Category: Business & Economics

Economic Anthropology

Author : Chris Hann
ISBN : 9780745699394
Genre : Social Science
File Size : 71.54 MB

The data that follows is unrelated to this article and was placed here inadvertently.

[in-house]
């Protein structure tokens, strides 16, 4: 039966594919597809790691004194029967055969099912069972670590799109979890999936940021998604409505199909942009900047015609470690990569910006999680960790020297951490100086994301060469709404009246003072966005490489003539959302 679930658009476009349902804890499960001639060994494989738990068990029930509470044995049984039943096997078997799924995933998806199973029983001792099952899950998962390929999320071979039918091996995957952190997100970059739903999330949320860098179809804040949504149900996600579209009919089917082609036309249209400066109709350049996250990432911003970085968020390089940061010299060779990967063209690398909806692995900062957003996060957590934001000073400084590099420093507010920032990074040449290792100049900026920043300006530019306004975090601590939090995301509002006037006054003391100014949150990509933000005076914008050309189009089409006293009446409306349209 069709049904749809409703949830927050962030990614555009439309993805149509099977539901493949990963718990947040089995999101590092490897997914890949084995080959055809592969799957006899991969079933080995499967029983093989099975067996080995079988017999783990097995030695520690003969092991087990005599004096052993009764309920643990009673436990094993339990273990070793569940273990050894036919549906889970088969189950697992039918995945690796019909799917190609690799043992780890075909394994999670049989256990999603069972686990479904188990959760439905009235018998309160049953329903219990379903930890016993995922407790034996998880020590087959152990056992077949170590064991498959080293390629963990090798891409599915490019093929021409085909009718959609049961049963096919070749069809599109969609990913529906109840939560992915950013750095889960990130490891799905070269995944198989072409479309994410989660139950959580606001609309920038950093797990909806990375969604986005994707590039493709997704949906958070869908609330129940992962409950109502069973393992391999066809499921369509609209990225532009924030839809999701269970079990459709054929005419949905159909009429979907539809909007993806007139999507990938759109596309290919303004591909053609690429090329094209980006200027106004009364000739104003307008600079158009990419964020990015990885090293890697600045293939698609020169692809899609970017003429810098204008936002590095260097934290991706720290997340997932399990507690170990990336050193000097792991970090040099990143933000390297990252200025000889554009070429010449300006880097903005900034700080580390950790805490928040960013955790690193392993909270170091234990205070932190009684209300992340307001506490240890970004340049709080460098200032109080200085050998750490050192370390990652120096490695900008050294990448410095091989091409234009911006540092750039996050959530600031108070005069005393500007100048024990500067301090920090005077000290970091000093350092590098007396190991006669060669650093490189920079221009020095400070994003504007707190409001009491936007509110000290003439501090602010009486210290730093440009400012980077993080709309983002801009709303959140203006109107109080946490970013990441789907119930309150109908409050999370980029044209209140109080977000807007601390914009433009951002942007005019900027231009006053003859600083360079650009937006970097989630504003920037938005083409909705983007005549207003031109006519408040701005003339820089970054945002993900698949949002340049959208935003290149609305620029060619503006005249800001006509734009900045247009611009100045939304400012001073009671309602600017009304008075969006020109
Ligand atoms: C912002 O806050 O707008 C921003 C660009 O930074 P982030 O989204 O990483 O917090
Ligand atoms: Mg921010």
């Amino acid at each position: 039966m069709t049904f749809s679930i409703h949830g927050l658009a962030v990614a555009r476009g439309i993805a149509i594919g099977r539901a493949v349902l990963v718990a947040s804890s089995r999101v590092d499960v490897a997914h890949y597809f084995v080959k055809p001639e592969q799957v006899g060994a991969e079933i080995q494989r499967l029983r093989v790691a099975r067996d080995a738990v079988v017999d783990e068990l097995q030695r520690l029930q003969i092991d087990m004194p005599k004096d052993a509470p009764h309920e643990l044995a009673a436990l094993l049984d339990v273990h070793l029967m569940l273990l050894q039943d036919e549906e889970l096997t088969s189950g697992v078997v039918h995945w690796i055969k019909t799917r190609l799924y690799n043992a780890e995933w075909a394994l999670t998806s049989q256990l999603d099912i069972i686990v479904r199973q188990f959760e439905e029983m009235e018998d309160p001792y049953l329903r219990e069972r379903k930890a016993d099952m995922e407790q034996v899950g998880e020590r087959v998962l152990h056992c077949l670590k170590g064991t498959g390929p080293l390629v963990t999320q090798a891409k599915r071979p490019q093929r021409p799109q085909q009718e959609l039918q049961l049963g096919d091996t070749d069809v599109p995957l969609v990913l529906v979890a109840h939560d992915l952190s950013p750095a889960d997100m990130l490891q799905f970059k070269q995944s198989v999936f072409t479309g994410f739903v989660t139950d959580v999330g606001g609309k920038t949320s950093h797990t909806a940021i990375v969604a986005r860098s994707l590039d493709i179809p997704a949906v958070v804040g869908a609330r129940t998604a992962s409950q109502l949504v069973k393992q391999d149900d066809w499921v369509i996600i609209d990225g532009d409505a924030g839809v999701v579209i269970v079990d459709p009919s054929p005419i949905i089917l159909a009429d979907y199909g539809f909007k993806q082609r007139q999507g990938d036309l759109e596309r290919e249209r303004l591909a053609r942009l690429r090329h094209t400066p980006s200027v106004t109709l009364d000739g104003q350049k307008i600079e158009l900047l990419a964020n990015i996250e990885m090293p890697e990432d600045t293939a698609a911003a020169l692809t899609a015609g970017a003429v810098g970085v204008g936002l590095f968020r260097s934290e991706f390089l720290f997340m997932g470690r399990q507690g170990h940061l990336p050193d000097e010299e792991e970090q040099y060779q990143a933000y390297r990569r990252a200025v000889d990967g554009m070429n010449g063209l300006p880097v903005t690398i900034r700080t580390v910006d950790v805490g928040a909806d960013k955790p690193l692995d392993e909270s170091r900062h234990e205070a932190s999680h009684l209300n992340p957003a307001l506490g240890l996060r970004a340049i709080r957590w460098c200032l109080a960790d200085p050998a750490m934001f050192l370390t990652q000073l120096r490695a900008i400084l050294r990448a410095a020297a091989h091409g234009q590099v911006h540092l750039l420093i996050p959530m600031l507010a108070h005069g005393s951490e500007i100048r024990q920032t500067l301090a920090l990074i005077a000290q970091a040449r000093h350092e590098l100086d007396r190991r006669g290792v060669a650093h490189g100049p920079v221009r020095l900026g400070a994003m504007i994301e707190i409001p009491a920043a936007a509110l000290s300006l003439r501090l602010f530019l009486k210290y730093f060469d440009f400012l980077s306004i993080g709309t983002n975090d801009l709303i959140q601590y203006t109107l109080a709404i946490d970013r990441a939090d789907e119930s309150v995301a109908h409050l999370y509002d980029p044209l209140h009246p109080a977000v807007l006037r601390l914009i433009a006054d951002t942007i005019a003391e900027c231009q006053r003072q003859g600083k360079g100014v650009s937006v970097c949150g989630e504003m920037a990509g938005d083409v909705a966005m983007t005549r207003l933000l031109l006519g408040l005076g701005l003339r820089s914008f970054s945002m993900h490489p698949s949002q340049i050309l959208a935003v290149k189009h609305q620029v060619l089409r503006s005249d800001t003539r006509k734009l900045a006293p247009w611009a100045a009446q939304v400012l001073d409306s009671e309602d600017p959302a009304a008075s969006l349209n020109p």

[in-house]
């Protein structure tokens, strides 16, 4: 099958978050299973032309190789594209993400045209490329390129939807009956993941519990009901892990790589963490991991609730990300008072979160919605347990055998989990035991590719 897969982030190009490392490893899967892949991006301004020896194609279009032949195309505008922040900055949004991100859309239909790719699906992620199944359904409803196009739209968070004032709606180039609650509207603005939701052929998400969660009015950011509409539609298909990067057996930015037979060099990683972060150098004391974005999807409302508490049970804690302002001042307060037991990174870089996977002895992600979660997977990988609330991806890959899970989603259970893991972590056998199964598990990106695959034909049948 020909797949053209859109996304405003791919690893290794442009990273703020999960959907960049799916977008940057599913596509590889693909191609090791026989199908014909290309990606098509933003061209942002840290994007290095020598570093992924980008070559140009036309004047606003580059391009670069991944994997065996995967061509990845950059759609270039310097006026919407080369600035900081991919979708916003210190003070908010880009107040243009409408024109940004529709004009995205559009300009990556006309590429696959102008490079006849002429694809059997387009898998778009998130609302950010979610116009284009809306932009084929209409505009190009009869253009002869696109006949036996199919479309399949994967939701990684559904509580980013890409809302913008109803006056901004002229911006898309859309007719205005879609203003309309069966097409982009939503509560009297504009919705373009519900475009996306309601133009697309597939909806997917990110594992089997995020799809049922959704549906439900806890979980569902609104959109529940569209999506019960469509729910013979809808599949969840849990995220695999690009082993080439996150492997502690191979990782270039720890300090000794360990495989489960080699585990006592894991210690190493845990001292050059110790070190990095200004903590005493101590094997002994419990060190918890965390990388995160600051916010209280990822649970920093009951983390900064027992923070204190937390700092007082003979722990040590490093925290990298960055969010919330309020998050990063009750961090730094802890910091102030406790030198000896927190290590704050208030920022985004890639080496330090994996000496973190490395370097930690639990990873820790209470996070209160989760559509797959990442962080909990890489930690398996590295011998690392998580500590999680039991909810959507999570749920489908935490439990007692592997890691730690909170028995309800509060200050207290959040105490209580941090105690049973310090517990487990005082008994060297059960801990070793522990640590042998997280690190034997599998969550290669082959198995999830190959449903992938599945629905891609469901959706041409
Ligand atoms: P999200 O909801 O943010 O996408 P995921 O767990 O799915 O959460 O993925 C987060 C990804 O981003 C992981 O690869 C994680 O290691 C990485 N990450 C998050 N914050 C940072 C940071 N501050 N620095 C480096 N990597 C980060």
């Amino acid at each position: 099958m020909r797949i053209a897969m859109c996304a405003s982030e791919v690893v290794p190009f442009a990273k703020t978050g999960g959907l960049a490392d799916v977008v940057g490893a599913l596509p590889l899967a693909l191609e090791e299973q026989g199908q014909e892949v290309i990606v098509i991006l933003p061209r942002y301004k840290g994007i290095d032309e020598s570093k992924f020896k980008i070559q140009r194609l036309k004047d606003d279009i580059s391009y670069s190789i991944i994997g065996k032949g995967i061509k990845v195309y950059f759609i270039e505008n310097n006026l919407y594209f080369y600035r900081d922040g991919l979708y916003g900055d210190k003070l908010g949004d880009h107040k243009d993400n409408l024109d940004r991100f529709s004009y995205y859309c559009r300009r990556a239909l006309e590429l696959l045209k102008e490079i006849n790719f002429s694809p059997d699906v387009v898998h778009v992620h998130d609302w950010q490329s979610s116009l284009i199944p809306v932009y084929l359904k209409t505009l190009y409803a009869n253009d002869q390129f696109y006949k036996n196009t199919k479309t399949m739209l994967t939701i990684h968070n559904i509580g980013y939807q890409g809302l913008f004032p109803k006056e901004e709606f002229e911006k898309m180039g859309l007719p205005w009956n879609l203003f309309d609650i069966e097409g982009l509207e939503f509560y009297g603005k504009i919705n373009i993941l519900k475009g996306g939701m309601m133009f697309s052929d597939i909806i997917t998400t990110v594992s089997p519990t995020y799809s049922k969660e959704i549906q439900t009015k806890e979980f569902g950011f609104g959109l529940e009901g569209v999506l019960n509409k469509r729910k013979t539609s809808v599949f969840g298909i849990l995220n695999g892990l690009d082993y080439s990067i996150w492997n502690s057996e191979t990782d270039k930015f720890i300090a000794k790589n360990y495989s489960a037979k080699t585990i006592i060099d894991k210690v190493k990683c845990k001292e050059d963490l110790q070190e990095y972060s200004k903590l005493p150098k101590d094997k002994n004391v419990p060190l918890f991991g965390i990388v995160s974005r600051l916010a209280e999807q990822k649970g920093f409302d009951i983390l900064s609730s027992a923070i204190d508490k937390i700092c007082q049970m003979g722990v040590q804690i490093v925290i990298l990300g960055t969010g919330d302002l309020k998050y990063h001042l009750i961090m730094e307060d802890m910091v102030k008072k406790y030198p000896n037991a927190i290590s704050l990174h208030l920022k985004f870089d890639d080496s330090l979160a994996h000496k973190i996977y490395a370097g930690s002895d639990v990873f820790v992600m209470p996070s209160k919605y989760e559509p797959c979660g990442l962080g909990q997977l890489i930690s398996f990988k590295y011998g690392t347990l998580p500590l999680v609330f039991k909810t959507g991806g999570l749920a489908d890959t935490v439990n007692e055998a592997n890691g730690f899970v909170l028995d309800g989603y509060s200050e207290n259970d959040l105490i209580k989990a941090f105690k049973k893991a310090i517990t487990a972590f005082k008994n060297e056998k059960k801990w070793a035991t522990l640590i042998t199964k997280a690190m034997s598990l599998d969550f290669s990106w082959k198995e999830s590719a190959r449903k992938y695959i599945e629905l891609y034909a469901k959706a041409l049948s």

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This book is a new introduction to the history and practice of economic anthropology by two leading authors in the field. They show that anthropologists have contributed to understanding the three great questions of modern economic history: development, socialism and one-world capitalism. In doing so, they connect economic anthropology to its roots in Western philosophy, social theory and world history. Up to the Second World War anthropologists tried and failed to interest economists in their exotic findings. They then launched a vigorous debate over whether an approach taken from economics was appropriate to the study of non-industrial economies. Since the 1970s, they have developed a critique of capitalism based on studying it at home as well as abroad. The authors aim to rejuvenate economic anthropology as a humanistic project at a time when the global financial crisis has undermined confidence in free market economics. They argue for the continued relevance of predecessors such as Marcel Mauss and Karl Polanyi, while offering an incisive review of recent work in this field. Economic Anthropology is an excellent introduction for social science students at all levels, and it presents general readers with a challenging perspective on the world economy today. Selected by Choice as a 2013 Outstanding Academic Title